Aug 25, 2003
Last Thursday, August 21, Alabama Supreme Court Chief Justice Ray Moore appeared on the Courthouse steps in Montgomery. In front of cheering supporters, he vowed to fight the removal of a 5,280-pound rock with a plaque of the Ten Commandments from the State Supreme Court lobby. Moore said, "I've been ordered to do something I cannot do; I cannot violate my conscience," and added, "To do my duty, I must obey God!"
Moore took this stance after the other eight judges of the Alabama Supreme Court agreed with a federal district court ruling and ordered the removal of the rock.
This is nothing more than another Alabama politician's appeal to reactionary ideas to cover up the deplorable conditions in his state. (The most famous example is former governor Wallace's standing on schoolhouse steps, vowing to fight integration.) What better way to keep people's minds off REAL issues in Alabama – one of the poorest states in the country – than by using religious superstition as a rallying cry?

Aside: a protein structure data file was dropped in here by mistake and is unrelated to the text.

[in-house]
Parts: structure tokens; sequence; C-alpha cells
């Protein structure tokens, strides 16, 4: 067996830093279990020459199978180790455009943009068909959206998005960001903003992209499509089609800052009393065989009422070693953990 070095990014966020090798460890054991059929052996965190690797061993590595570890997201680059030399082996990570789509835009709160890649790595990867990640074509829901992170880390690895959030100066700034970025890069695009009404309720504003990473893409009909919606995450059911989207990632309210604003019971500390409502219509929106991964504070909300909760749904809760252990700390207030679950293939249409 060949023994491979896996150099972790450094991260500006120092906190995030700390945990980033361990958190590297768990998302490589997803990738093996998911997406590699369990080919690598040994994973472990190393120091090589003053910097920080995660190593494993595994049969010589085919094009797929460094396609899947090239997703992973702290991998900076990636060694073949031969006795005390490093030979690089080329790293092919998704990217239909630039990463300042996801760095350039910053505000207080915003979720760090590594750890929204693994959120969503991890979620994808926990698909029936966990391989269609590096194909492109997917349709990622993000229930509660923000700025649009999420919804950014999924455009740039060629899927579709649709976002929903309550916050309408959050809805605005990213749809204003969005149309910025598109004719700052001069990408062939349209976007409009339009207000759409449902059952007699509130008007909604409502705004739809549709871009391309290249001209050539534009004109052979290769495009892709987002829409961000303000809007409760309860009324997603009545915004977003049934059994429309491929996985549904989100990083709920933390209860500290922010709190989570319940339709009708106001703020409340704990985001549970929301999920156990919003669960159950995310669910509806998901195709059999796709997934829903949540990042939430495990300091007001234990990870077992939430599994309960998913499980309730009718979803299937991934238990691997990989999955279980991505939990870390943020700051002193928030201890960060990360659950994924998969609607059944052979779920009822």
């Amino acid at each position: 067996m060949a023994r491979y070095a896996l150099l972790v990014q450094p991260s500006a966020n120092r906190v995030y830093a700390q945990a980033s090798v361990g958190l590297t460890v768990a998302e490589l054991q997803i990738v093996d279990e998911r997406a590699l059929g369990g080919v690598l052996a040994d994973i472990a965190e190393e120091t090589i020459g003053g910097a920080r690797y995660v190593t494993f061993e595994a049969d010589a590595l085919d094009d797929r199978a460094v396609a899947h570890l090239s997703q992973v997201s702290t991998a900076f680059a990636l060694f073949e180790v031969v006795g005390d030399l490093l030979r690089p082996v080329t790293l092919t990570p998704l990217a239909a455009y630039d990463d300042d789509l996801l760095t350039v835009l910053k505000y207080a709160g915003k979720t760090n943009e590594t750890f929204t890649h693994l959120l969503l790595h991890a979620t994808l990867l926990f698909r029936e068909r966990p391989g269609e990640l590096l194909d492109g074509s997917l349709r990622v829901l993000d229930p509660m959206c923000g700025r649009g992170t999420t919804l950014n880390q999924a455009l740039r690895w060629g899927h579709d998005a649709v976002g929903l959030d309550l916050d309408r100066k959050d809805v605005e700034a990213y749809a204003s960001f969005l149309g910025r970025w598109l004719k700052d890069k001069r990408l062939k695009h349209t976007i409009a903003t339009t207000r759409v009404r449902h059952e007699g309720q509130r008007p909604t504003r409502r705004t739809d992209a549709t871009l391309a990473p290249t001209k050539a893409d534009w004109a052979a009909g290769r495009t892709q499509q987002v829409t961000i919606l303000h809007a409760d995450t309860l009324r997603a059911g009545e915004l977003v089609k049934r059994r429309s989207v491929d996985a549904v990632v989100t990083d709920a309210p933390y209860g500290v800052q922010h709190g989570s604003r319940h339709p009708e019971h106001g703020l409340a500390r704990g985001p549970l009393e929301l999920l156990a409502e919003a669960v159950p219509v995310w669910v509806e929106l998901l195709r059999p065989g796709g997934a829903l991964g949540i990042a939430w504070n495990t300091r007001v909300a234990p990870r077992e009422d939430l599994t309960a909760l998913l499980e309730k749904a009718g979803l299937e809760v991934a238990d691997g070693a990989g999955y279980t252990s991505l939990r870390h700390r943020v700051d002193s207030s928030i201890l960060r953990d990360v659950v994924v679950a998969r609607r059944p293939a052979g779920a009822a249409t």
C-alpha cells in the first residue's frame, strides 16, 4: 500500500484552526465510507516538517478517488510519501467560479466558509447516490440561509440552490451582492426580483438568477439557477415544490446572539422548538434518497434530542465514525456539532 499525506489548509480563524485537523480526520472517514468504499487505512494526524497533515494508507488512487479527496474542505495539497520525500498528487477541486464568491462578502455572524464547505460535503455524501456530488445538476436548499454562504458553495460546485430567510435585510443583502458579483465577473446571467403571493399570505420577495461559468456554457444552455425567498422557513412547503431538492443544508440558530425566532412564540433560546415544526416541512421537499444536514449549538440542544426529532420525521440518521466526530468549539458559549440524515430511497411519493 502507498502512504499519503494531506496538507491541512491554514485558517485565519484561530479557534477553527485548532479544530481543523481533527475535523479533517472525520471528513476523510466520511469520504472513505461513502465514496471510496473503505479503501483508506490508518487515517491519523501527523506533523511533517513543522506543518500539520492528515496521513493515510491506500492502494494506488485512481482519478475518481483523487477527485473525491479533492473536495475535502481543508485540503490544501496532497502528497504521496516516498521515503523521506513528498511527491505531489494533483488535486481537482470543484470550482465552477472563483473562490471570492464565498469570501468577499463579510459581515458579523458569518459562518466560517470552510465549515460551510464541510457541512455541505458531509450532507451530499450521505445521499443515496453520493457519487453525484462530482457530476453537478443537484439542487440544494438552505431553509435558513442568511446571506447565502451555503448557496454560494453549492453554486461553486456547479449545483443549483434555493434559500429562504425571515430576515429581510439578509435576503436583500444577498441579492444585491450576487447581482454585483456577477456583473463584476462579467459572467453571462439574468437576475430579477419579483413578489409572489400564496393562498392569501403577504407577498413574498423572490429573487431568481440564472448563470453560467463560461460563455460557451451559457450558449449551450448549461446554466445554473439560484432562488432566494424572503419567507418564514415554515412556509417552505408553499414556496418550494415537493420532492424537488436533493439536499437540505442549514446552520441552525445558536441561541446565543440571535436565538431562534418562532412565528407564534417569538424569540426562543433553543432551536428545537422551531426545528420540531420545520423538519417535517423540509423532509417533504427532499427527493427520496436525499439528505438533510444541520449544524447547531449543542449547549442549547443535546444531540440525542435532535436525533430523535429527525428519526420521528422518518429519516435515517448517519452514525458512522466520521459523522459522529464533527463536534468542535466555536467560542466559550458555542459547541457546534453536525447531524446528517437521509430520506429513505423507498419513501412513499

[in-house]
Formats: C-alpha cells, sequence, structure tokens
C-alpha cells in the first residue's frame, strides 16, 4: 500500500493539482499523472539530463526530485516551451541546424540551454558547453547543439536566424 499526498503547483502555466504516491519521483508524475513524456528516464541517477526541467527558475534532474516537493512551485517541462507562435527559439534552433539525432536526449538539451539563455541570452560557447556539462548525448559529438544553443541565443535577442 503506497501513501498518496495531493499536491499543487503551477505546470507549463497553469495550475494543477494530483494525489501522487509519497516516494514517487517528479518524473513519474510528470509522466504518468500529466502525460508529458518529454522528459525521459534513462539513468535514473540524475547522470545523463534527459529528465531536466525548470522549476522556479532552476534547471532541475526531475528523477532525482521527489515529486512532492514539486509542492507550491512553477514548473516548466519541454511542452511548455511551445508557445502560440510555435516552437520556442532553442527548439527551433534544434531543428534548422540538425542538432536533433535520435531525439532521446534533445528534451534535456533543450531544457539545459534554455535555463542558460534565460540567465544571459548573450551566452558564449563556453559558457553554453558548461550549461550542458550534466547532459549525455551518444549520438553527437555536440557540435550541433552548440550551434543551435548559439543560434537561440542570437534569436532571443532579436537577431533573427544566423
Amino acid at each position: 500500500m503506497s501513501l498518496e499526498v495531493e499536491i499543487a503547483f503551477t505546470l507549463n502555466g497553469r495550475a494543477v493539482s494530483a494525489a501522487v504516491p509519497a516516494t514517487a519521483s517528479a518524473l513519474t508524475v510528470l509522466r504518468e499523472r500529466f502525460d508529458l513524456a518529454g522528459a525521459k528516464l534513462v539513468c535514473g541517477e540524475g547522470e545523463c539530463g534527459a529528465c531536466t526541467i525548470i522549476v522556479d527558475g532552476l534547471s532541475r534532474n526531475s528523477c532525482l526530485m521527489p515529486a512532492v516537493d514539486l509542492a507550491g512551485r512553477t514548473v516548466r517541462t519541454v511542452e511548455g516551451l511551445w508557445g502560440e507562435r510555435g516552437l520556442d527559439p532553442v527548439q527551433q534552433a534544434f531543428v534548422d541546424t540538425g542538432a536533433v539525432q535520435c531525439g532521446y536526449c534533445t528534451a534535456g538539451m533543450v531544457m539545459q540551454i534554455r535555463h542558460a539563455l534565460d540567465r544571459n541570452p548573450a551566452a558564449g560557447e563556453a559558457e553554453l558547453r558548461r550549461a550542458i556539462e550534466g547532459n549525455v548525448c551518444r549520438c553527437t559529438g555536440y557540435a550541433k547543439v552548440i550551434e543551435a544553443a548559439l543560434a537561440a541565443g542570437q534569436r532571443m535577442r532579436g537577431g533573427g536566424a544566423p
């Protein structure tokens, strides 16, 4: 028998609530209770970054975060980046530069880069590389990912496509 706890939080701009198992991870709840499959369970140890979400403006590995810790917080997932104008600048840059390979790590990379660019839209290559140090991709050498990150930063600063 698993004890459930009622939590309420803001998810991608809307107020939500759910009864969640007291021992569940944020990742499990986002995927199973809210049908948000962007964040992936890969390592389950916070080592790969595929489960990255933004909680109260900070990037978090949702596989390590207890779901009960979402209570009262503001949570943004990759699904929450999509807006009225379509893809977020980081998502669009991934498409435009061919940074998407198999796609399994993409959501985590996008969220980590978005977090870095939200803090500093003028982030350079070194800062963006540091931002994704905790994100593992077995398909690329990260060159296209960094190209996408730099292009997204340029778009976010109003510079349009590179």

Moore argues that the rock, which has the biblical ten commandments carved on it, is a reminder of the biblical basis of U.S. laws.
How could the laws of any country that calls itself civilized possibly be based on the Bible, a book written thousands of years ago which condones slavery, the killing of infants, and wife-beating, among other atrocities?
Only if that country is not really civilized. In fact, this society has used the Bible and the trappings of religion to get people to accept a whole slew of abominations, including slavery until the later 1800s and Jim Crow and lynching into the 1960s, the death penalty today.
What's needed is not more superstition, mysticism and ideas based on slave-holding societies, but just the opposite – a scientific view of the world.
Even reactionary politicians ought to know that places like Alabama benefitted when advances in public sanitation helped make diseases like malaria much less prevalent than they used to be. Those advances were won because researchers working in the fields of medicine and public health looked at the world from a materialist, that is, scientific, standpoint. The same thing is true in every field.
Today a politician like Judge Moore is using the Bible to position himself to run for some statewide position. Calling on people to stand up and rally around the Bible, he banks on them forgetting what he himself has done over the years sitting on the Alabama courts upholding the interests of the wealthy against the working people of the state.